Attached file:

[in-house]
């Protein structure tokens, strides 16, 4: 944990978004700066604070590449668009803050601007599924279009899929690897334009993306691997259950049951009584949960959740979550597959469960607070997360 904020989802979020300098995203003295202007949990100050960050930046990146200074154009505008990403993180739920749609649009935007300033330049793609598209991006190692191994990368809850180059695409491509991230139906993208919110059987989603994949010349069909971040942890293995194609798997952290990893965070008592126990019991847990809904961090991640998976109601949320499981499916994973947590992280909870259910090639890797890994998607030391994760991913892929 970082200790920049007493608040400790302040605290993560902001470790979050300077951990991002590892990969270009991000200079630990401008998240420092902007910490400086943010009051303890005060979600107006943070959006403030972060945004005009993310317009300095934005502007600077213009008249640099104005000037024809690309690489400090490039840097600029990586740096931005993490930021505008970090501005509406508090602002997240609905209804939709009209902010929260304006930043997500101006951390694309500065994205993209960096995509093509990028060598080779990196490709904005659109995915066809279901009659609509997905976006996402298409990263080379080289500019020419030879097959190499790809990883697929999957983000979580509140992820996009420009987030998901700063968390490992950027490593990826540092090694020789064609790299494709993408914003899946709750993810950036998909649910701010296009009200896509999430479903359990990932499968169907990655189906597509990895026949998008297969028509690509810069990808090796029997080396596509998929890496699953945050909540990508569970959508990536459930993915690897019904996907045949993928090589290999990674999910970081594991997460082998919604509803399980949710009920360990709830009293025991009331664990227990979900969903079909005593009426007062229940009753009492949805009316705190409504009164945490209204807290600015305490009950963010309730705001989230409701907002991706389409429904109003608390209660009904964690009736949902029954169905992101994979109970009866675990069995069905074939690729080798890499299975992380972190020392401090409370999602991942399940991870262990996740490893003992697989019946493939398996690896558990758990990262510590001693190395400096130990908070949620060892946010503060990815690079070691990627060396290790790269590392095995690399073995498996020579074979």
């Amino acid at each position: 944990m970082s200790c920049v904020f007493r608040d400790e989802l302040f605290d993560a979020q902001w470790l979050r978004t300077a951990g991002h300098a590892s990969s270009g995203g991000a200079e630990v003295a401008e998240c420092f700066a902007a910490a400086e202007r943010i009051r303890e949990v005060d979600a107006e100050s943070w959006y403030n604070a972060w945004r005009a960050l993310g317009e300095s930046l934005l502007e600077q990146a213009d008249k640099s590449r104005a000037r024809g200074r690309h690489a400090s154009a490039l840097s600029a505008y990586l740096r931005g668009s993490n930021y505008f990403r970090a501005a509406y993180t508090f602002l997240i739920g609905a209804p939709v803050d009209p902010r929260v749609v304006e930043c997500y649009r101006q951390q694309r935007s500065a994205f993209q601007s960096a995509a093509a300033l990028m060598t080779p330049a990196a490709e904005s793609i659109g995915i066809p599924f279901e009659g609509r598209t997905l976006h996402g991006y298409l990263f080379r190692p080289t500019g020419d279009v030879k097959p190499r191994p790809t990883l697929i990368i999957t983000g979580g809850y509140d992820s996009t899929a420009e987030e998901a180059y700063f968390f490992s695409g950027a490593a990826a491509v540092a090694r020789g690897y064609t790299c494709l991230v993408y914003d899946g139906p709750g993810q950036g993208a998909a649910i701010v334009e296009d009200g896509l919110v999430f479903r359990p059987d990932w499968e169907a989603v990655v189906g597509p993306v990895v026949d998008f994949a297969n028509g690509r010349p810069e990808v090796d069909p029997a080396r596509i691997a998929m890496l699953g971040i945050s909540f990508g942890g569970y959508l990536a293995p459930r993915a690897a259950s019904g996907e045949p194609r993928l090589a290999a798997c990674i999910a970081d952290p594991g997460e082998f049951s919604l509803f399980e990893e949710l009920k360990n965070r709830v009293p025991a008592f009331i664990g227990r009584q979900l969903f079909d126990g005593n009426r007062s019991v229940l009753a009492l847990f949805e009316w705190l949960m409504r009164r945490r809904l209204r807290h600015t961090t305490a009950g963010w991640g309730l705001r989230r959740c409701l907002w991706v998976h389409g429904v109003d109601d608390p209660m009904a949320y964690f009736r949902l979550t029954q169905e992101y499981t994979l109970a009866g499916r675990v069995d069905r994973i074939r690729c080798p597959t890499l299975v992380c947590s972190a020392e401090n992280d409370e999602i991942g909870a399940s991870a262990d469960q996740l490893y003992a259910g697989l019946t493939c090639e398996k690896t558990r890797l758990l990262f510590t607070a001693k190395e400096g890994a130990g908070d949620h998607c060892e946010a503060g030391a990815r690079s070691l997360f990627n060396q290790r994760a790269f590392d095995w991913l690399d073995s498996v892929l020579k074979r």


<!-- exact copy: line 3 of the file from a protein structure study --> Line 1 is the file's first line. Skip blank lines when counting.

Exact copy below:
């Amino acid at each position: 944990m970082s200790c920049v904020f007493r608040d400790e989802l302040f605290d993560a979020q902001w470790l979050r978004t300077a951990g991002h300098a590892s990969s270009g995203g991000a200079e630990v003295a401008e998240c420092f700066a902007a910490a400086e202007r943010i009051r303890e949990v005060d979600a107006e100050s943070w959006y403030n604070a972060w945004r005009a960050l993310g317009e300095s930046l934005l502007e600077q990146a213009d008249k640099s590449r104005a000037r024809g200074r690309h690489a400090s154009a490039l840097s600029a505008y990586l740096r931005g668009s993490n930021y505008f990403r970090a501005a509406y993180t508090f602002l997240i739920g609905a209804p939709v803050d009209p902010r929260v749609v304006e930043c997500y649009r101006q951390q694309r935007s500065a994205f993209q601007s960096a995509a093509a300033l990028m060598t080779p330049a990196a490709e904005s793609i659109g995915i066809p599924f279901e009659g609509r598209t997905l976006h996402g991006y298409l990263f080379r190692p080289t500019g020419d279009v030879k097959p190499r191994p790809t990883l697929i990368i999957t983000g979580g809850y509140d992820s996009t899929a420009e987030e998901a180059y700063f968390f490992s695409g950027a490593a990826a491509v540092a090694r020789g690897y064609t790299c494709l991230v993408y914003d899946g139906p709750g993810q950036g993208a998909a649910i701010v334009e296009d009200g896509l919110v999430f479903r359990p059987d990932w499968e169907a989603v990655v189906g597509p993306v990895v026949d998008f994949a297969n028509g690509r010349p810069e990808v090796d069909p029997a080396r596509i691997a998929m890496l699953g971040i945050s909540f990508g942890g569970y959508l990536a293995p459930r993915a690897a259950s019904g996907e045949p194609r993928l090589a290999a798997c990674i999910a970081d952290p594991g997460e082998f049951s919604l509803f399980e990893e949710l009920k360990n965070r709830v009293p025991a008592f009331i664990g227990r009584q979900l969903f079909d126990g005593n009426r007062s019991v229940l009753a009492l847990f949805e009316w705190l949960m409504r009164r945490r809904l209204r807290h600015t961090t305490a009950g963010w991640g309730l705001r989230r959740c409701l907002w991706v998976h389409g429904v109003d109601d608390p209660m009904a949320y964690f009736r949902l979550t029954q169905e992101y499981t994979l109970a009866g499916r675990v069995d069905r994973i074939r690729c080798p597959t890499l299975v992380c947590s972190a020392e401090n992280d409370e999602i991942g909870a399940s991870a262990d469960q996740l490893y003992a259910g697989l019946t493939c090639e398996k690896t558990r890797l758990l990262f510590t607070a001693k190395e400096g890994a130990g908070d949620h998607c060892e946010a503060g030391a990815r690079s070691l997360f990627n060396q290790r994760a790269f590392d095995w991913l690399d073995s498996v892929l020579k074979r």